Unsecured Credit Cards: If you don’t have the money to make a security deposit, consider an unsecured credit card like the Avant Credit Card. This card offers a process that presents you with a credit line based on your creditworthiness before you apply. It also has no penalty or hidden fees—a perfect fit for any young adult’s starter card. You do need at least some fair credit history to be approved, though.
Secured Credit Cards: A secured credit card requires an upfront security deposit to open. Your deposit will typically equal your initial credit limit. For example, a $500 security deposit would get you a $500 credit limit. These cards are easier to qualify for, and you can use them to make purchases, just like traditional credit cards, while also establishing some credit history.
6. Make Payments on Time
Making timely payments is the most important thing you can do to build credit, as payment history makes up 35% of your credit score. This applies to credit cards, loans, utilities such as cell phone services, and any other account that requires a monthly payment. No matter the account type, a late or missed payment that lands on your credit report can do significant damage to your credit score.
7. Maintain a Low Credit Card Balance
Your credit utilization ratio, or the amount of available credit you have tied up in debt, is another major contributor to your credit score. Most experts recommend keeping your credit card balances below 30% of the available credit limit. Ideally, you should pay your balance off in full each month to avoid interest and keep your utilization low.
8. Get a Loan
Getting a loan just to build credit is generally not a good idea, as you shouldn’t take on debt only for the sake of your credit score. But if you have a valid reason, such as needing a car or money for college, a small loan in your name can help you build credit. In some instances, such as if you want to build your credit faster for future purposes, you may want to look into a credit builder loan. These loans are specifically for building credit, are typically small, and are typically very short-term.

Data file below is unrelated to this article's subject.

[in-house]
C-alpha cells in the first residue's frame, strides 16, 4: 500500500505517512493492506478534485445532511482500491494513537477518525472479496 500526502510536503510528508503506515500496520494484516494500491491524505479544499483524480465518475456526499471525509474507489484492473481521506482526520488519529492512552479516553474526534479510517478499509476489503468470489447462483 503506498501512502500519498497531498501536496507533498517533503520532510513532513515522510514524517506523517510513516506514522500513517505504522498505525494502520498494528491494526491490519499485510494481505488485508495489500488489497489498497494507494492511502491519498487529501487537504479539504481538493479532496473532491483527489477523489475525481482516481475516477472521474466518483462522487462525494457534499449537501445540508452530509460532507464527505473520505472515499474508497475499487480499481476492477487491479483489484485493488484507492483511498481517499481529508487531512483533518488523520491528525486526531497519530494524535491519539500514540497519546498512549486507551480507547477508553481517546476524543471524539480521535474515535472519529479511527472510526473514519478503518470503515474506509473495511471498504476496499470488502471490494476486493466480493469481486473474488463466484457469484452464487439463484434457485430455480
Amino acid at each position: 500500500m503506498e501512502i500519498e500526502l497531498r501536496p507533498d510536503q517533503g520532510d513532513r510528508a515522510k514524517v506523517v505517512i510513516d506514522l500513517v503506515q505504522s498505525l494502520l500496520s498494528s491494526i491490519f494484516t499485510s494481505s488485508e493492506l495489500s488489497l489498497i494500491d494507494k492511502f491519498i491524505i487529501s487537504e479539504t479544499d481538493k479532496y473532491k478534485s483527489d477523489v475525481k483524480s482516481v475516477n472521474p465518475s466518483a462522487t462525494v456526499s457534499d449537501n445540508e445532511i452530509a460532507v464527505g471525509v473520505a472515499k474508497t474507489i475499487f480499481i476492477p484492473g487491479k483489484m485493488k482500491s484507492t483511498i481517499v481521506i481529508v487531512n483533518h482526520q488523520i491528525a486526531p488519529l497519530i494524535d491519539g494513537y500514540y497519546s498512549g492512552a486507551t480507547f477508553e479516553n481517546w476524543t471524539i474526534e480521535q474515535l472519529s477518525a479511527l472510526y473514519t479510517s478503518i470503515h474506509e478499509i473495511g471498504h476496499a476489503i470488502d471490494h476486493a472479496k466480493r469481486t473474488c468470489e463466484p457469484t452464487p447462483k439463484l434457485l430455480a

As with credit cards, loans only build a good credit history if you pay them on time every month. You also want to ensure your creditor reports payments to the credit bureau. If you also have a credit card, getting a loan can help improve your account mix, which makes up around 10% of your credit score.
9. Keep It Simple for Now
The more credit cards and loans you open, the higher your chances are of falling into debt. When you’re just starting, you should probably play it safe and manage one basic credit card and/or small loan until you get the hang of things. Trying to manage too many debts at once could get you in over your head.
Over time, you can start to add other credit cards or loans to the mix, diversifying your credit profile and adding more opportunities to build credit. Because your accounts’ age affects your credit score, just keeping accounts open will help you build credit history in the long run. When you’re starting to figure out how to build your credit, do it slowly, carefully, and with a constant eye on your statements and credit reports.
Now that you know how to start building credit, you can make a plan to start building your financial foundation the right way.
This article originally appeared on Credit.com and was republished here with permission.
Tawnya is an elementary special education teacher by day and co-blogger at Money Saved is Money Earned by night.
She holds an Honors BS in Psychology from Oregon State University and an MS in Special Education from Portland State University. She has had a pretty successful writing career, first as a writing tutor at the Oregon State University Writing Center, and in recent years, as a freelance writer.
Tawnya and co-blogger Sebastian have a wealth of knowledge and information about personal finance, retirement, student loans, credit cards, and many other financial topics. They teach people how to save money, make money, and understand money.